Over the past year, Apple has removed or restricted a collection of third-party iOS apps that help parents manage a kid’s iPhone ($1,000 at Amazon) and iPad ($249 at Amazon) usage. Apple said it has taken the step because At least one of the affected developers about its motivations and requested that its app be reinstated into the App Store.
The conflict between Apple and the parental-control app developers centers on the use of MDM, or mobile device management software, in consumer apps. MDM was designed for the workplace, to help companies manage and keep workers’ personal mobile devices secure in a business setting. In iOS apps, MDM potentially could also be used to limit the time children spend using their devices and manage which apps and websites they have access to.
Here’s what we know about MDM, parental controls andand what Apple and the iOS developers say about the dispute. Apple did not respond to a request for comment.
What is MDM?
MDM lets employees use their own devices in the workplace by giving a company tools to manage and secure employee-owned devices to protect corporate information. Employees benefit because they can use devices they’re familiar with, and companies benefit by not having to purchase mobile devices for workers and still enforce password rules, for example, and use encryption to protect company data stored on the device.
What are parental-control apps?
phones. With an app, parents can manage access to apps and games, filter websites, block inappropriate content, set time limits for device usage, track a phone’s location, set up geo-fences and monitor phone-call activity and social-media posts. The capabilities of parental controls and MDM do overlap, but the goals are different: To keeps kids out of trouble and to protect corporate data.offer a range of tools to help a parent control their kids’
Which apps did Apple ban or restrict?
Over the past year, according to the New York Times story, Apple has banned or restricted 11 third-party apps designed to manage a child’s phone use. Among apps either banned or restricted, according to the Times, are OurPact (the top parental-control iPhone app before it was banned), Freedom, Kaspersky Lab, Kidslox, Mobicip and Qustodio.
Why did Apple ban the apps from its App Store?
The parental-control apps violate Apple’s App Store guidelines by using MDM to control a child’s device, the company said in a statement. According to Apple, MDM is approved for enterprise uses to manage and control worker devices but not for consumer-focused apps.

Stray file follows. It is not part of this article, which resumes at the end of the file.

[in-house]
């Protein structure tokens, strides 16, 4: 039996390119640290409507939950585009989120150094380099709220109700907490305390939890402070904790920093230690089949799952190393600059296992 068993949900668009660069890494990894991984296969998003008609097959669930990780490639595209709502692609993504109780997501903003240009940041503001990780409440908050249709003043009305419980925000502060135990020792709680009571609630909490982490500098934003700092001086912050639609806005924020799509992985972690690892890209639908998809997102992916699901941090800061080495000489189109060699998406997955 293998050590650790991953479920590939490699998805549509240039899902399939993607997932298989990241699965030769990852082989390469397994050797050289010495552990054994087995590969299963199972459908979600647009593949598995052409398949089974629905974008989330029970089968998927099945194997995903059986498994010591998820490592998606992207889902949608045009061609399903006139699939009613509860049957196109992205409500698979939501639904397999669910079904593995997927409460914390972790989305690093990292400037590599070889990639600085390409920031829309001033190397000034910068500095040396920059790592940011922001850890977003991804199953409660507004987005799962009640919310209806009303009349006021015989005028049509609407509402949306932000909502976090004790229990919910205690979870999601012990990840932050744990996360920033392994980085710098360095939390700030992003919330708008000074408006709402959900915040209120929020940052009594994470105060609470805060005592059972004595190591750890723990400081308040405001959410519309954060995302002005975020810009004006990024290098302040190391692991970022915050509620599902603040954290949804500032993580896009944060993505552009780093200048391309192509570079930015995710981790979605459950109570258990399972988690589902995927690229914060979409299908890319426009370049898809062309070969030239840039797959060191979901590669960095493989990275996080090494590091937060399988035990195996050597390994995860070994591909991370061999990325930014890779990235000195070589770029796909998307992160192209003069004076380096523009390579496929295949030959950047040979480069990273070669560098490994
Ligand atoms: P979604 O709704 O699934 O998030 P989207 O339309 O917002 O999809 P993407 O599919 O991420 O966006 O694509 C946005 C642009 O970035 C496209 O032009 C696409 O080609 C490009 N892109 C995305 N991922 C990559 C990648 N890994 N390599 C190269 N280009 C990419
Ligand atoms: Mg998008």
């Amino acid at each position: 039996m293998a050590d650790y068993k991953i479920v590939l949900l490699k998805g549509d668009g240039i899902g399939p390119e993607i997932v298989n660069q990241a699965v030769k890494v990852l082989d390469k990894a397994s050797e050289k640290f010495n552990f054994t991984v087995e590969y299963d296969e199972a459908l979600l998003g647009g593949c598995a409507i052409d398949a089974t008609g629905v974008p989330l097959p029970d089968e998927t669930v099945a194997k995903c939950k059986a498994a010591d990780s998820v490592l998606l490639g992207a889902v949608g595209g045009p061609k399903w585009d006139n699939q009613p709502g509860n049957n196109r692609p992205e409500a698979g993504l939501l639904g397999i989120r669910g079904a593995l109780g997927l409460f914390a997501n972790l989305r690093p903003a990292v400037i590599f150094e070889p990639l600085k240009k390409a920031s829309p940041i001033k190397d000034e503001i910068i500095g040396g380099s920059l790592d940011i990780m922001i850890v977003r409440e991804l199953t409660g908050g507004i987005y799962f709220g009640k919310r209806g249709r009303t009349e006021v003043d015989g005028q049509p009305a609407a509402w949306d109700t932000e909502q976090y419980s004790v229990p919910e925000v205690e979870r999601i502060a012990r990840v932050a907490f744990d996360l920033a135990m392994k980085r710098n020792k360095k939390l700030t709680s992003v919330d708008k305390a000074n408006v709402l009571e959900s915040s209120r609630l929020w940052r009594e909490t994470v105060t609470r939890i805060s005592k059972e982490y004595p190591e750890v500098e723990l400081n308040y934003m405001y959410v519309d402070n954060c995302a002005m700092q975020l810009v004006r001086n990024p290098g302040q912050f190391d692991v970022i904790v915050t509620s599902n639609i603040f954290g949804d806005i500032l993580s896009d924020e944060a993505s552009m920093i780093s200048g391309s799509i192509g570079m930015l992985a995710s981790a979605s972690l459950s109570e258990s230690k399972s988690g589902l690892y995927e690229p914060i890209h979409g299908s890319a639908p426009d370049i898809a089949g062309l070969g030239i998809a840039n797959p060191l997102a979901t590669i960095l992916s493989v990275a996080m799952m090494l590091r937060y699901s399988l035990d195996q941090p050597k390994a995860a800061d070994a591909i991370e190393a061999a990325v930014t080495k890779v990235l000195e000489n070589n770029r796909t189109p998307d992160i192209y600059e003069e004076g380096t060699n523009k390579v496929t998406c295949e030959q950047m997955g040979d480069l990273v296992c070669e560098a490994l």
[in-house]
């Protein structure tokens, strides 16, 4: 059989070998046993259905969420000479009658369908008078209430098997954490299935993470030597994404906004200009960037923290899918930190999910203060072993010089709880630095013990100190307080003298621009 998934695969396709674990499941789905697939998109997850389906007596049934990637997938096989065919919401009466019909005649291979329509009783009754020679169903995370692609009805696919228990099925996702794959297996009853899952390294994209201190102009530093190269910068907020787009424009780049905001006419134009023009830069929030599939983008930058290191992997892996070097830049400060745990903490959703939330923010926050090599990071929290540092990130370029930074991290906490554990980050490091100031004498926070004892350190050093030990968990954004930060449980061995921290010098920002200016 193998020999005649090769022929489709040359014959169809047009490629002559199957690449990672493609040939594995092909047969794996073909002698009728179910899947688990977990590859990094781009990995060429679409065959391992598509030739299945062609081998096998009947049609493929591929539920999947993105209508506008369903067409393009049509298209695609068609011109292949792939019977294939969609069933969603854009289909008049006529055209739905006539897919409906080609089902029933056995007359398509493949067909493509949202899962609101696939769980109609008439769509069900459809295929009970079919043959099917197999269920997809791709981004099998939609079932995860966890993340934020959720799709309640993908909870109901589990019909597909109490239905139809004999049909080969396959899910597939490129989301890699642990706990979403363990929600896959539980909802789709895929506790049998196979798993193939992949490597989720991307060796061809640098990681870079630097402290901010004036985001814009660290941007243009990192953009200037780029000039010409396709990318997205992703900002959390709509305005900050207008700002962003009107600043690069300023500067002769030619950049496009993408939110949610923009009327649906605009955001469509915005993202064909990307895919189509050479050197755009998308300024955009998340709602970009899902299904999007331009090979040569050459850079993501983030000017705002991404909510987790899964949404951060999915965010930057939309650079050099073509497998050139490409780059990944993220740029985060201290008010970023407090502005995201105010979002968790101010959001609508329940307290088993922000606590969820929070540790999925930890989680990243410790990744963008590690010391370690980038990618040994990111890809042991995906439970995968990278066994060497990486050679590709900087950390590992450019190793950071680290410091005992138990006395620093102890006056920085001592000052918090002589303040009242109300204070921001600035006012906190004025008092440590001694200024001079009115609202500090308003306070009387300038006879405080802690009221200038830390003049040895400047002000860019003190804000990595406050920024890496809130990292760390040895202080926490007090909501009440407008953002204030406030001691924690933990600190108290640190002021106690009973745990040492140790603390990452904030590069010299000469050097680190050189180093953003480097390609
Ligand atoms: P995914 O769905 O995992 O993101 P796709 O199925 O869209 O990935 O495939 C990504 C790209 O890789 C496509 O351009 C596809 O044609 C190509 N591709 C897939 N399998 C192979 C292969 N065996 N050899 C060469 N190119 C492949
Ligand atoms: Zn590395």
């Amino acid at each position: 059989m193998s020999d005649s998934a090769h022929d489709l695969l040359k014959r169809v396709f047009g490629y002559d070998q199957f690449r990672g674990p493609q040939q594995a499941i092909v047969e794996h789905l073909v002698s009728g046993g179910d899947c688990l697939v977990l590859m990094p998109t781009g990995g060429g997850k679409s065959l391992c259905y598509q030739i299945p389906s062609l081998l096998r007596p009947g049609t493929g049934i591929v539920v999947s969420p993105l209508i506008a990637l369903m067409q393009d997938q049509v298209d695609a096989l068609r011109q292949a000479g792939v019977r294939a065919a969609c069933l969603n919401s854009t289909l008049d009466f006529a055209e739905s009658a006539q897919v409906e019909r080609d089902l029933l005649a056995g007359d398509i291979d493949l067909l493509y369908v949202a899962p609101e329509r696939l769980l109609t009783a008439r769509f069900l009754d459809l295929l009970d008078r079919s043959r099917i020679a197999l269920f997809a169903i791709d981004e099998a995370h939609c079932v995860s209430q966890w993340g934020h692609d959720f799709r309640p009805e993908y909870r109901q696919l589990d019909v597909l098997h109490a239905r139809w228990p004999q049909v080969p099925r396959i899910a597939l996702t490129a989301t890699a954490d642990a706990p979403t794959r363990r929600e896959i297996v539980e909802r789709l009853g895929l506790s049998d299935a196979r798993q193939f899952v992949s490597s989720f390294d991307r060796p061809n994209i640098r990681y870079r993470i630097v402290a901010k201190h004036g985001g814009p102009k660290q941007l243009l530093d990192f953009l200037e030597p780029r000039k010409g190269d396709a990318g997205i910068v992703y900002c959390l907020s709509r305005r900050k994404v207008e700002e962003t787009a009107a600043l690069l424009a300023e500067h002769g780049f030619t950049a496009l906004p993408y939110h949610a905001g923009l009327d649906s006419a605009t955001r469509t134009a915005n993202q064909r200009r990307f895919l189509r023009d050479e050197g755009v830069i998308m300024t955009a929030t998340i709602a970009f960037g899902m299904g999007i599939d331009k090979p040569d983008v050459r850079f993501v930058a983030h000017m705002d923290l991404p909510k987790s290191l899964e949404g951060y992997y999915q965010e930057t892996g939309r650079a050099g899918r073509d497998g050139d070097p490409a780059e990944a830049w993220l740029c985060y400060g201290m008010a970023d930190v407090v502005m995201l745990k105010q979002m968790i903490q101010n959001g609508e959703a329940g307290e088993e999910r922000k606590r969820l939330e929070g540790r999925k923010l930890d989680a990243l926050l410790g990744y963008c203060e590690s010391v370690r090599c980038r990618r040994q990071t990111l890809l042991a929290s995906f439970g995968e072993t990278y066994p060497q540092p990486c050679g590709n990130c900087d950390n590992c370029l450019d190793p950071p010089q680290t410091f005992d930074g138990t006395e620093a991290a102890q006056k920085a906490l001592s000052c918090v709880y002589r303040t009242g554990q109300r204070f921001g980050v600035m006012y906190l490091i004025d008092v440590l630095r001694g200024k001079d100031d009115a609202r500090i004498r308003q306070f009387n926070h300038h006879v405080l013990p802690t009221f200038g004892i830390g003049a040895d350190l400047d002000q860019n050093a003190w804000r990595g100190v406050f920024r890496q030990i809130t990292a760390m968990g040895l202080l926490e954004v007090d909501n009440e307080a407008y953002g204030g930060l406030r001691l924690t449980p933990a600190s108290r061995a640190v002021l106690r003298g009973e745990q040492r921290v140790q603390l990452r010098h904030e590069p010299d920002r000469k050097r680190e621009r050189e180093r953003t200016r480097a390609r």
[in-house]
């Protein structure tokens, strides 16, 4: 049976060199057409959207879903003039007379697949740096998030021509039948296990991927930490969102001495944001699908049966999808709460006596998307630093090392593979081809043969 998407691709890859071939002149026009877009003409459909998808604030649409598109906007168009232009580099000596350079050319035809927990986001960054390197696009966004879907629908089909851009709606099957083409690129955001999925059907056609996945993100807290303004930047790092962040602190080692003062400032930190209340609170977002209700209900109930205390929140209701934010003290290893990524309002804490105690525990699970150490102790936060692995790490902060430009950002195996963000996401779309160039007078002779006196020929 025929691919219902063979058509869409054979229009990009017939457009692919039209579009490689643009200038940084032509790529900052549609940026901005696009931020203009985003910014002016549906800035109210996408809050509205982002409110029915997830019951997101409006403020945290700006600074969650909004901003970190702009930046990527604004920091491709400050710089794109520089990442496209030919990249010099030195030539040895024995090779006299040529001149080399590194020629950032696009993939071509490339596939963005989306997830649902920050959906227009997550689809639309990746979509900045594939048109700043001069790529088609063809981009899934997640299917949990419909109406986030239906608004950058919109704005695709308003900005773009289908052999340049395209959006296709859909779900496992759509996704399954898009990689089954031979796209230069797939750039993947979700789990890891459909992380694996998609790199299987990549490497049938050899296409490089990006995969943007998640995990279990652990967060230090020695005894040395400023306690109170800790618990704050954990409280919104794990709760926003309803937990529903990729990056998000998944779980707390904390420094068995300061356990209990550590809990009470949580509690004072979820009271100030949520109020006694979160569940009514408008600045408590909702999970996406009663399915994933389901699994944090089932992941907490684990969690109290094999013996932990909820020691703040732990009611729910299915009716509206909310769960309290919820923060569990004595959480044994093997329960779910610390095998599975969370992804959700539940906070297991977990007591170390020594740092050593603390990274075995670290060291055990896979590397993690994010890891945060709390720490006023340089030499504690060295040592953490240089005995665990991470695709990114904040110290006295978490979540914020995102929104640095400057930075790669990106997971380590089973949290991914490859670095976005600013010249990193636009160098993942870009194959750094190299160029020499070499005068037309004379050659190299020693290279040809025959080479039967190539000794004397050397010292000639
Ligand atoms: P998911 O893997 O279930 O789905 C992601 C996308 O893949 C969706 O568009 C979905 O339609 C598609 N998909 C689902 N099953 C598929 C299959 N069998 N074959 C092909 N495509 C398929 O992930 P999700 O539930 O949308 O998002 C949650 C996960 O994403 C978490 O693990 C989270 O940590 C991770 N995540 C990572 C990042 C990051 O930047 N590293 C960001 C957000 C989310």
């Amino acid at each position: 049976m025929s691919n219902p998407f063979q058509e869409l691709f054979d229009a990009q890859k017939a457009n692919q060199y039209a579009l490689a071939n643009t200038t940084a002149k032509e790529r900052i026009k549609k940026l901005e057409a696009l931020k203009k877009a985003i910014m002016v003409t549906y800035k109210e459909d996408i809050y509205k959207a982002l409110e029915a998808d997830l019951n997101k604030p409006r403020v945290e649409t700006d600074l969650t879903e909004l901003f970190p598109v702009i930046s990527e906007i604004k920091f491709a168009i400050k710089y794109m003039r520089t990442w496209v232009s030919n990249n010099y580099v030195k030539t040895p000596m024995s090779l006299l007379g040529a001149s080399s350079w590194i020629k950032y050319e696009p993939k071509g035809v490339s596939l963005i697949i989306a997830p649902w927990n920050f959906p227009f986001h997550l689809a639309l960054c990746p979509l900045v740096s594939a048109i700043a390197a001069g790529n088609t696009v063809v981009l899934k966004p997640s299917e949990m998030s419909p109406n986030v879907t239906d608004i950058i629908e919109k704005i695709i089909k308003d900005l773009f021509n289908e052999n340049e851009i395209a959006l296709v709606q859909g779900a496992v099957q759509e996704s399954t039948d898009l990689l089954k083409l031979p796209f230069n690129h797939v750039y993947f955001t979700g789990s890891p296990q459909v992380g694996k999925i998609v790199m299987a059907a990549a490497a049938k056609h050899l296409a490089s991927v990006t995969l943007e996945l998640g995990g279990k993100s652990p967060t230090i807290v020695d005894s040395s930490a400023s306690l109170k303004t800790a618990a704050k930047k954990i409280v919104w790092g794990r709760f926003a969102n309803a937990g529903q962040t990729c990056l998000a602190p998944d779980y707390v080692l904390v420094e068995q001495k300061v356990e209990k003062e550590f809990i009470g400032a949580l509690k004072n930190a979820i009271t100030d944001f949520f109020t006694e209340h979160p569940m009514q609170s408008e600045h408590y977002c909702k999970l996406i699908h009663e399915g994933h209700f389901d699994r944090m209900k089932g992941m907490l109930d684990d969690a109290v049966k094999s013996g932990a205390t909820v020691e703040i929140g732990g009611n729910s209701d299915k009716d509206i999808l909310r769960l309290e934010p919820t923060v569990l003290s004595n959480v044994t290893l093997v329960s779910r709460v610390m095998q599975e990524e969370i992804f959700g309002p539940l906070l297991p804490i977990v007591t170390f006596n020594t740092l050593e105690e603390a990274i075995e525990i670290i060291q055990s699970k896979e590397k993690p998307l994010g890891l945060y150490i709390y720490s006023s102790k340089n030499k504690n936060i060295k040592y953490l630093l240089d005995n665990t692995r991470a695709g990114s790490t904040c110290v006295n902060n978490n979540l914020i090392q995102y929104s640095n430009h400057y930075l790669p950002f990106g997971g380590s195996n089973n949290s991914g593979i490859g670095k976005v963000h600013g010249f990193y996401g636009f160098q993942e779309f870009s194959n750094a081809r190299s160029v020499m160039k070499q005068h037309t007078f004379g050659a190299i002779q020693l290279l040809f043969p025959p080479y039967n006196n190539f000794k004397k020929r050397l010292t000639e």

In addition, Apple said MDM apps could be vulnerable to hackers. “Beyond the control that the app itself can exert over the user’s device, research has shown that MDM profiles could be used by hackers to gain access for malicious purposes,” the company said.
What does OurPact, one of the banned app makers, say?
In a detailed statement, OurPact presented its side of the story, writing that MDM is the only way that Apple allows iOS apps to remotely control applications and functions on children’s iPhones and iPads and disputing Apple’s claim that MDM presents a security risk on consumer devices.
Does Apple have its own parental controls for iOS and MacOS?
To addressApple included Screen Time in iOS 12, which lets you see how much time you and your kids spend on an iPhone or iPad using apps and viewing websites. With Screen Time, you can also set time limits for a device, mute notifications, and block downloads, purchases and specific types of content.
Over on MacOS Mojave, Apple has Parental Controls, which lets parents administer a kid’s Mac account to set weekday and weekend time limits and manage which apps and websites a child can access.
Where else do Apple iOS apps overlap with third-party apps?
Parental controls is the latest area where third-party developers have cried foul, claiming Apple is using its clout to suppress the competition.
Spotify in March claimedLast year, to slow down development of a game-streaming platform. And and all push the company into
What happens next?
Besides appealing Apple for reinstatement, the Times reports that some of the affected companies are filing complaints with national and international trade organizations, including the European Union.